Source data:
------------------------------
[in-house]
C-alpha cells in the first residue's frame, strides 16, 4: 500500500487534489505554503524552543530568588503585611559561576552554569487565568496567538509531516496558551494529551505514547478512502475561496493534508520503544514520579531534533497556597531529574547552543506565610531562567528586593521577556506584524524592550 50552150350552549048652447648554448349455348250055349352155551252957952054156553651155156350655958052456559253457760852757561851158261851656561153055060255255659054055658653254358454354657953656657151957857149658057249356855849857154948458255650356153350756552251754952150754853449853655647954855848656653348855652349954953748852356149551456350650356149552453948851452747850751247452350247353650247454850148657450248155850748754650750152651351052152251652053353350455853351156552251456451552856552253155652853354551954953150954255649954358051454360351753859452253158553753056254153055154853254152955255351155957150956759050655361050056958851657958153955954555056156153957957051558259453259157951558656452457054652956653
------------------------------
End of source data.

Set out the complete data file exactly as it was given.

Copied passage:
[in-house]
C-alpha cells in the first residue's frame, strides 16, 4: 500500500487534489505554503524552543530568588503585611559561576552554569487565568496567538509531516496558551494529551505514547478512502475561496493534508520503544514520579531534533497556597531529574547552543506565610531562567528586593521577556506584524524592550 50552150350552549048652447648554448349455348250055349352155551252957952054156553651155156350655958052456559253457760852757561851158261851656561153055060255255659054055658653254358454354657953656657151957857149658057249356855849857154948458255650356153350756552251754952150754853449853655647954855848656653348855652349954953748852356149551456350650356149552453948851452747850751247452350247353650247454850148657450248155850748754650750152651351052152251652053353350455853351156552251456451552856552253155652853354551954953150954255649954358051454360351753859452253158553753056254153055154853254152955255351155957150956759050655361050056958851657958153955954555056156153957957051558259453259157951558656452457054652956653